According to the Information Security Forum’s Global Security Threat Outlook for 2019, one of the biggest IT trends to watch this year is the increasing sophistication of cybercrime and ransomware. And even as the volume of ransomware attacks is dropping, cybercriminals are finding new, more potent ways to be disruptive. An article in TechRepublic points to cryptojacking malware, which enables someone to hijack another's hardware without permission to mine cryptocurrency, as a growing threat for enterprise networks.

    To more effectively mitigate these risks, organizations could invest in automation as a component of their security plans. That’s because it takes time to investigate and resolve issues, in addition to applying controlled remediations across bare metal, virtualized systems, and cloud environments -- both private and public -- all while documenting changes.

  • Josh Bressers: Appsec isn’t people

    The best way to think about this is to ask a different but related question. Why don’t we have training for developers to write code with fewer bugs? Even the suggestion of this would be ridiculed by every single person in the software world. I can only imagine the university course “CS 107: Error free development”. Everyone would fail the course. It would probably be a blast to teach, you could spend the whole semester yelling at the students for being stupid and not just writing code with fewer bugs. You don’t even have to grade anything, just fail them all because you know the projects have bugs.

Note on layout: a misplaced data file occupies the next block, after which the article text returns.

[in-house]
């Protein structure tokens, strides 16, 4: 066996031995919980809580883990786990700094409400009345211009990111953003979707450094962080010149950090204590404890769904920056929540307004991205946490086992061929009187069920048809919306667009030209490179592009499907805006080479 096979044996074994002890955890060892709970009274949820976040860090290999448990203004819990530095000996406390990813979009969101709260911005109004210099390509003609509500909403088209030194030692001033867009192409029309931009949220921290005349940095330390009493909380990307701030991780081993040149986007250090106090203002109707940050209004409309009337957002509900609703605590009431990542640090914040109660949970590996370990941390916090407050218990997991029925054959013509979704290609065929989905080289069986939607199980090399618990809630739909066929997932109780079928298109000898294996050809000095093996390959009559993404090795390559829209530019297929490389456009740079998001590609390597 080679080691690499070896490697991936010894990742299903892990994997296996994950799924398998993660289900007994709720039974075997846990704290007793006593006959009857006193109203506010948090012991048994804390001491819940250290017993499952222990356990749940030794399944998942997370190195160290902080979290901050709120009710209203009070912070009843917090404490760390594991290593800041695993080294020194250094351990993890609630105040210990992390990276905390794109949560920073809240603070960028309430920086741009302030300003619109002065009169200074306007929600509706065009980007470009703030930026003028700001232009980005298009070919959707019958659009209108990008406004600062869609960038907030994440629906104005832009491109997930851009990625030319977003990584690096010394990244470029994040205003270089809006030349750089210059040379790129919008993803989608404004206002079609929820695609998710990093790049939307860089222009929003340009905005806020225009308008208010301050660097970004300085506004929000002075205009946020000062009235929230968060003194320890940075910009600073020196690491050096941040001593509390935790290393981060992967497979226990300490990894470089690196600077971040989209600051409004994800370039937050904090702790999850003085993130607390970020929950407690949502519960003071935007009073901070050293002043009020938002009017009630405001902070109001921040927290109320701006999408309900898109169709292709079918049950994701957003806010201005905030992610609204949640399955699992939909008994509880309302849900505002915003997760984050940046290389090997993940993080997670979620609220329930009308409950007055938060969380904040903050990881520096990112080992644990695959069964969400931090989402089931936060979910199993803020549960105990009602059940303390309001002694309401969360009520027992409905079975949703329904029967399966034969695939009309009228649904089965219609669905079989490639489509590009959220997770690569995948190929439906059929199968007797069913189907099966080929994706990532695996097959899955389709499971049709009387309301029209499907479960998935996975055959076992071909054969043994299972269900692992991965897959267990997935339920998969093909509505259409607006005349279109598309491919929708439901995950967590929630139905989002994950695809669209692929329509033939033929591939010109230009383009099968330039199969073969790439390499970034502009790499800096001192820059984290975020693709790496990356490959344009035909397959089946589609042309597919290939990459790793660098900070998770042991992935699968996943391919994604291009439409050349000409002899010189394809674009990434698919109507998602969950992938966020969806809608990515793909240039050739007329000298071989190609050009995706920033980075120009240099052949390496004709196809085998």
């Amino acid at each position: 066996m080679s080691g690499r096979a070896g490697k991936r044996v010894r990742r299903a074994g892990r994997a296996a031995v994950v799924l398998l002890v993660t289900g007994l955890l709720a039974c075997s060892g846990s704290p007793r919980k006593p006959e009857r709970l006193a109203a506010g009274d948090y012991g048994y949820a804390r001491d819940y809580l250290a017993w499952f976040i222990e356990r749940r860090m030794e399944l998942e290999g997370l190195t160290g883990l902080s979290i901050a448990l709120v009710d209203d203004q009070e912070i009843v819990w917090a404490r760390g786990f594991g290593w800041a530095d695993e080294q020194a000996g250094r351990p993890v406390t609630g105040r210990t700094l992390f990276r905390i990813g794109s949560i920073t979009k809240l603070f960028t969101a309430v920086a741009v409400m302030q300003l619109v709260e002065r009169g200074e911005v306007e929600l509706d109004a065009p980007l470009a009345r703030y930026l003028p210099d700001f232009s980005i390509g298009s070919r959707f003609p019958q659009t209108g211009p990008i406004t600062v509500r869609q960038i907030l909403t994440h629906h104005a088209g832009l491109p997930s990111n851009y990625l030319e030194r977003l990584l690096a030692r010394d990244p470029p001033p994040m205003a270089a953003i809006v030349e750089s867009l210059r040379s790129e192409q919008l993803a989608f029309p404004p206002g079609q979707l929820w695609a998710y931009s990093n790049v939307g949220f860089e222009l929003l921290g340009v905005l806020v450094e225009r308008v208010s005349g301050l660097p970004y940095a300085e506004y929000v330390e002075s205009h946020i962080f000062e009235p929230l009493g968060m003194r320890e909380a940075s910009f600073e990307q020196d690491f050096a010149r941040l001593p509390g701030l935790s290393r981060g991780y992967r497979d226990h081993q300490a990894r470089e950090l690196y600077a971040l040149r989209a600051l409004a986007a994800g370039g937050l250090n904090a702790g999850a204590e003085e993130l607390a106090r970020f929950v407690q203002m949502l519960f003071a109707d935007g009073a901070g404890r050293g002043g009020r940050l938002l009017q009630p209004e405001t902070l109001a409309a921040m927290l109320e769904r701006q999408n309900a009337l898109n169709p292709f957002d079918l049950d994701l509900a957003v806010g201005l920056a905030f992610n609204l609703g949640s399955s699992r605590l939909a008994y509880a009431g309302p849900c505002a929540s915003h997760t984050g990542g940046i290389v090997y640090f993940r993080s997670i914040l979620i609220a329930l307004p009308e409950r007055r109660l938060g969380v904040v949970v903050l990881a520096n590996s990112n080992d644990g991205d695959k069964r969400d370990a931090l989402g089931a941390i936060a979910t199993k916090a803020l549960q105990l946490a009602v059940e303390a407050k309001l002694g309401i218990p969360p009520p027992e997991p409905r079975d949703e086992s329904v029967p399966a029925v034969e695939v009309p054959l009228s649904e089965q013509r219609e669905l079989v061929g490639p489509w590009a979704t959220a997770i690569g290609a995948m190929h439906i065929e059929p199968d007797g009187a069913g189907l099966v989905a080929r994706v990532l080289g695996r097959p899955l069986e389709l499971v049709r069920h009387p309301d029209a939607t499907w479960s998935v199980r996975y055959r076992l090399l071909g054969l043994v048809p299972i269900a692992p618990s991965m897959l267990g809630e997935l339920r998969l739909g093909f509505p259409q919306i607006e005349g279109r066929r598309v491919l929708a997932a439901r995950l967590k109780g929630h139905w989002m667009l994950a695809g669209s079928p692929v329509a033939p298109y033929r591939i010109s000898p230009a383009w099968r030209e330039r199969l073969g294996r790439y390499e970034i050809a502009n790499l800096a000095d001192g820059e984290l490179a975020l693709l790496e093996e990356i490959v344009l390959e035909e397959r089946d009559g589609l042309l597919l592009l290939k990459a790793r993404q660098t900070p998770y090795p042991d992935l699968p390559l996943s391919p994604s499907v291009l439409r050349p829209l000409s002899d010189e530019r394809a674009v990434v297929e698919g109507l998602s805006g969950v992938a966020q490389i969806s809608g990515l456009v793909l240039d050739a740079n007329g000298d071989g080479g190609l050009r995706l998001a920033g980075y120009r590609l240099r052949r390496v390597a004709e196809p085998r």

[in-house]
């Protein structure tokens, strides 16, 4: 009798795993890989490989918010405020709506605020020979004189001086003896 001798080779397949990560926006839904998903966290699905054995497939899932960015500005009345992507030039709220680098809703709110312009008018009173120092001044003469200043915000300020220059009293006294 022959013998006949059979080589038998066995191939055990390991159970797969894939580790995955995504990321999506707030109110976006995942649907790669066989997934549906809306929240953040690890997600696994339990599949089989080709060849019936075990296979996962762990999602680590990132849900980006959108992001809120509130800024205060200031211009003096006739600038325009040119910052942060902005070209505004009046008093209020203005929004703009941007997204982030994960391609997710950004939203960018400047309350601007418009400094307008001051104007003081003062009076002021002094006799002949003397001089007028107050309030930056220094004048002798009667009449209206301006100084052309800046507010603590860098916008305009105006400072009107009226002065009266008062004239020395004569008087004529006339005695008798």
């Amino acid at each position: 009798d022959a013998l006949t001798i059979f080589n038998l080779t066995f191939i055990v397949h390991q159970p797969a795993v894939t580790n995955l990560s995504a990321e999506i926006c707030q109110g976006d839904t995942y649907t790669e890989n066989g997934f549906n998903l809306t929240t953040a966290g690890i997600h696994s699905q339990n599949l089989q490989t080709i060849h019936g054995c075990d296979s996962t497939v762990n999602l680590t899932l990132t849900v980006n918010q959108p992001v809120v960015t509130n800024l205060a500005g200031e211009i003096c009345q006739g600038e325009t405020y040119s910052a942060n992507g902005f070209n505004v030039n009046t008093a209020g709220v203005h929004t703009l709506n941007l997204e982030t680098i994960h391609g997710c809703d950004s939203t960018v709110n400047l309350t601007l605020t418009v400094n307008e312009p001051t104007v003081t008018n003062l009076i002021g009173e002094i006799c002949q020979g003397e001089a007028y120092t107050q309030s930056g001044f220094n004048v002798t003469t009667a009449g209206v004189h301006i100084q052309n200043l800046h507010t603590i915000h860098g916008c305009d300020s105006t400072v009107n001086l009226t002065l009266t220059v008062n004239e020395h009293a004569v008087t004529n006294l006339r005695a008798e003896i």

Humans are never going to write bug free code, this isn’t a controversial subject. Pretending we can somehow teach people to write bug free code would be a monumental waste of time and energy so we don’t even try.

    Now it’s time for a logic puzzle. We know that we can’t train humans to write bug free code. All security vulnerabilities are bugs. So we know we can’t train humans to write vulnerability free code. Well, we don’t really know it, we think we can if you look at history. The last twenty years has had an unhealthy obsession with getting humans to change their behaviors to be “more secure”. The only things that have come out of these efforts are 1) nobody likes security people anymore 2) we had to create our own conferences and parties because we don’t get invited to theirs 3) they probably never liked us in the first place.

IBM/Red Hat, Fedora and Servers

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Red Hat
  • Red Hat technologies make open hybrid cloud a reality